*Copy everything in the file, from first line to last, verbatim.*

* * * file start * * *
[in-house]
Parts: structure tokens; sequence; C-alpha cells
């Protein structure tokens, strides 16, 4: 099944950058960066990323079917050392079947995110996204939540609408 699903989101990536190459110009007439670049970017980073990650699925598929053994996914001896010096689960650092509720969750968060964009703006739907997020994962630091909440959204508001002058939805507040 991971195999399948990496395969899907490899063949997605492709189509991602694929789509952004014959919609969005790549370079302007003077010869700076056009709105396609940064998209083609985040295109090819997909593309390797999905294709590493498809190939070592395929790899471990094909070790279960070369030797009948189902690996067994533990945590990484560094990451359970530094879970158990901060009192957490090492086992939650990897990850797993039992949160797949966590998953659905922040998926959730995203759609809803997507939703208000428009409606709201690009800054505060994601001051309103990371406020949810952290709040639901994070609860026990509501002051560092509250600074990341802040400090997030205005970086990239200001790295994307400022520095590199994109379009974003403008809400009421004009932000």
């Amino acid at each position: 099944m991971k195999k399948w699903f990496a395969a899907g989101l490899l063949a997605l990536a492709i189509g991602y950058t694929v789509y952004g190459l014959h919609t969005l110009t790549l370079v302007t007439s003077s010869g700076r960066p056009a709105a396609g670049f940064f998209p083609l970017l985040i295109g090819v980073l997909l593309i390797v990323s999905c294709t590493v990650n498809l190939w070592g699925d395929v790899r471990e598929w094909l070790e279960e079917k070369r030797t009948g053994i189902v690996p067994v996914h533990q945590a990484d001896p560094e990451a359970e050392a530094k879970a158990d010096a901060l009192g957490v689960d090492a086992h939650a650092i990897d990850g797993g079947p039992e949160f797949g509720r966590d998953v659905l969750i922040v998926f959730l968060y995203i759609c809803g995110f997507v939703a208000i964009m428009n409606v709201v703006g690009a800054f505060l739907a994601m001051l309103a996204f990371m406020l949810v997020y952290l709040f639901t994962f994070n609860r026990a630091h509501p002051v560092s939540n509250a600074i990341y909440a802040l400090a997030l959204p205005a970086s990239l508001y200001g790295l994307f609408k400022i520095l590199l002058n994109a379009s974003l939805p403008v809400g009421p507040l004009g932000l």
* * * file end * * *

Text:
[in-house]
Parts: structure tokens; sequence; C-alpha cells
């Protein structure tokens, strides 16, 4: 099944950058960066990323079917050392079947995110996204939540609408 699903989101990536190459110009007439670049970017980073990650699925598929053994996914001896010096689960650092509720969750968060964009703006739907997020994962630091909440959204508001002058939805507040 991971195999399948990496395969899907490899063949997605492709189509991602694929789509952004014959919609969005790549370079302007003077010869700076056009709105396609940064998209083609985040295109090819997909593309390797999905294709590493498809190939070592395929790899471990094909070790279960070369030797009948189902690996067994533990945590990484560094990451359970530094879970158990901060009192957490090492086992939650990897990850797993039992949160797949966590998953659905922040998926959730995203759609809803997507939703208000428009409606709201690009800054505060994601001051309103990371406020949810952290709040639901994070609860026990509501002051560092509250600074990341802040400090997030205005970086990239200001790295994307400022520095590199994109379009974003403008809400009421004009932000």
């Amino acid at each position: 099944m991971k195999k399948w699903f990496a395969a899907g989101l490899l063949a997605l990536a492709i189509g991602y950058t694929v789509y952004g190459l014959h919609t969005l110009t790549l370079v302007t007439s003077s010869g700076r960066p056009a709105a396609g670049f940064f998209p083609l970017l985040i295109g090819v980073l997909l593309i390797v990323s999905c294709t590493v990650n498809l190939w070592g699925d395929v790899r471990e598929w094909l070790e279960e079917k070369r030797t009948g053994i189902v690996p067994v996914h533990q945590a990484d001896p560094e990451a359970e050392a530094k879970a158990d010096a901060l009192g957490v689960d090492a086992h939650a650092i990897d990850g797993g079947p039992e949160f797949g509720r966590d998953v659905l969750i922040v998926f959730l968060y995203i759609c809803g995110f997507v939703a208000i964009m428009n409606v709201v703006g690009a800054f505060l739907a994601m001051l309103a996204f990371m406020l949810v997020y952290l709040f639901t994962f994070n609860r026990a630091h509501p002051v560092s939540n509250a600074i990341y909440a802040l400090a997030l959204p205005a970086s990239l508001y200001g790295l994307f609408k400022i520095l590199l002058n994109a379009s974003l939805p403008v809400g009421p507040l004009g932000l």